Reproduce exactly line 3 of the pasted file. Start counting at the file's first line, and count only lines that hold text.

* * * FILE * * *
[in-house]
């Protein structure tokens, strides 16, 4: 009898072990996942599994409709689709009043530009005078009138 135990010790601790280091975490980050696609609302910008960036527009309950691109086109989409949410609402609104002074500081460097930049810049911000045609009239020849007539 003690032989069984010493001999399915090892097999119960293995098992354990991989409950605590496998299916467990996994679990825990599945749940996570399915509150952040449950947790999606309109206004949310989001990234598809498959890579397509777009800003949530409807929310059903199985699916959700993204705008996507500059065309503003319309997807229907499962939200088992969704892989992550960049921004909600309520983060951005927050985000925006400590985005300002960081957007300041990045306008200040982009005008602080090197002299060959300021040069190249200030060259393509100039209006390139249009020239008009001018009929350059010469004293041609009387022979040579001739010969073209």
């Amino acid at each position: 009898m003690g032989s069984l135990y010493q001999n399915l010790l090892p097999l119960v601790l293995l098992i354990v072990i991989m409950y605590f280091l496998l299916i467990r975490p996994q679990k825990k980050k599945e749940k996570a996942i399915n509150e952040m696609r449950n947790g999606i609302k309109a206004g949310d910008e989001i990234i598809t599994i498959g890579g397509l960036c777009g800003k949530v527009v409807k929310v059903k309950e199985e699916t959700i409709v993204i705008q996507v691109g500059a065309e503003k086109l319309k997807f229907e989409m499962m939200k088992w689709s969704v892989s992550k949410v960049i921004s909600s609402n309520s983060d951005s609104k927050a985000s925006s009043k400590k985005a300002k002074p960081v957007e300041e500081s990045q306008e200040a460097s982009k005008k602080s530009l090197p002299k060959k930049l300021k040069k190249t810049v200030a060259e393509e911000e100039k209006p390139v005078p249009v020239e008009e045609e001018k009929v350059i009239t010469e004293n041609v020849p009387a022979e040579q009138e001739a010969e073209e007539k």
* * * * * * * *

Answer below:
């Amino acid at each position: 009898m003690g032989s069984l135990y010493q001999n399915l010790l090892p097999l119960v601790l293995l098992i354990v072990i991989m409950y605590f280091l496998l299916i467990r975490p996994q679990k825990k980050k599945e749940k996570a996942i399915n509150e952040m696609r449950n947790g999606i609302k309109a206004g949310d910008e989001i990234i598809t599994i498959g890579g397509l960036c777009g800003k949530v527009v409807k929310v059903k309950e199985e699916t959700i409709v993204i705008q996507v691109g500059a065309e503003k086109l319309k997807f229907e989409m499962m939200k088992w689709s969704v892989s992550k949410v960049i921004s909600s609402n309520s983060d951005s609104k927050a985000s925006s009043k400590k985005a300002k002074p960081v957007e300041e500081s990045q306008e200040a460097s982009k005008k602080s530009l090197p002299k060959k930049l300021k040069k190249t810049v200030a060259e393509e911000e100039k209006p390139v005078p249009v020239e008009e045609e001018k009929v350059i009239t010469e004293n041609v020849p009387a022979e040579q009138e001739a010969e073209e007539k």